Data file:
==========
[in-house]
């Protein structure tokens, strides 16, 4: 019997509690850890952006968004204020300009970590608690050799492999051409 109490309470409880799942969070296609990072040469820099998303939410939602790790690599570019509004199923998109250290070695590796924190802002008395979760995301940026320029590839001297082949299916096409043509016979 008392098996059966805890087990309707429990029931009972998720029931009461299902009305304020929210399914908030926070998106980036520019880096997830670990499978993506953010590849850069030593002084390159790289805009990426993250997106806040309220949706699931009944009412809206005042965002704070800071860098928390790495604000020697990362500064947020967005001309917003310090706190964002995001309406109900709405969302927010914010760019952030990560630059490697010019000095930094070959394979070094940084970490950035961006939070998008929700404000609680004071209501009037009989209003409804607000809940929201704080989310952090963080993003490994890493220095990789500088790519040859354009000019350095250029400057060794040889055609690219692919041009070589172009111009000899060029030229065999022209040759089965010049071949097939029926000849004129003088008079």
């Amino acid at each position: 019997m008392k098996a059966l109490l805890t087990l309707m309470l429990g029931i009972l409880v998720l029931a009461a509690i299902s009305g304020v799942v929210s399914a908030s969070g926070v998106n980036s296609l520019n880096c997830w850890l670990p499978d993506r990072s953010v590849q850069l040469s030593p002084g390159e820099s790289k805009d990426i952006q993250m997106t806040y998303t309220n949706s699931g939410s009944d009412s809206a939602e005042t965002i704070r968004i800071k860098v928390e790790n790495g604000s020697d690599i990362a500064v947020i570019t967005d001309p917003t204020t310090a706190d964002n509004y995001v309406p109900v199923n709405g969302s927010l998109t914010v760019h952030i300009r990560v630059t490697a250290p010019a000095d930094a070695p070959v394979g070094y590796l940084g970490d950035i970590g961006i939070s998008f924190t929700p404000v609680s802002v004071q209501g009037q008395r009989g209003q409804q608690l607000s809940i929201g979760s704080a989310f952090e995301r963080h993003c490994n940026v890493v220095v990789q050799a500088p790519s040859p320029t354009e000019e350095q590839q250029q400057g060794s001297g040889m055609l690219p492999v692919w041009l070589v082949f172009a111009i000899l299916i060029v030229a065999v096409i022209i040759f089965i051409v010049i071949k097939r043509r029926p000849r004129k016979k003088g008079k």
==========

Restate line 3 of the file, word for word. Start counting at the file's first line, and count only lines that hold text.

């Amino acid at each position: 019997m008392k098996a059966l109490l805890t087990l309707m309470l429990g029931i009972l409880v998720l029931a009461a509690i299902s009305g304020v799942v929210s399914a908030s969070g926070v998106n980036s296609l520019n880096c997830w850890l670990p499978d993506r990072s953010v590849q850069l040469s030593p002084g390159e820099s790289k805009d990426i952006q993250m997106t806040y998303t309220n949706s699931g939410s009944d009412s809206a939602e005042t965002i704070r968004i800071k860098v928390e790790n790495g604000s020697d690599i990362a500064v947020i570019t967005d001309p917003t204020t310090a706190d964002n509004y995001v309406p109900v199923n709405g969302s927010l998109t914010v760019h952030i300009r990560v630059t490697a250290p010019a000095d930094a070695p070959v394979g070094y590796l940084g970490d950035i970590g961006i939070s998008f924190t929700p404000v609680s802002v004071q209501g009037q008395r009989g209003q409804q608690l607000s809940i929201g979760s704080a989310f952090e995301r963080h993003c490994n940026v890493v220095v990789q050799a500088p790519s040859p320029t354009e000019e350095q590839q250029q400057g060794s001297g040889m055609l690219p492999v692919w041009l070589v082949f172009a111009i000899l299916i060029v030229a065999v096409i022209i040759f089965i051409v010049i071949k097939r043509r029926p000849r004129k016979k003088g008079k």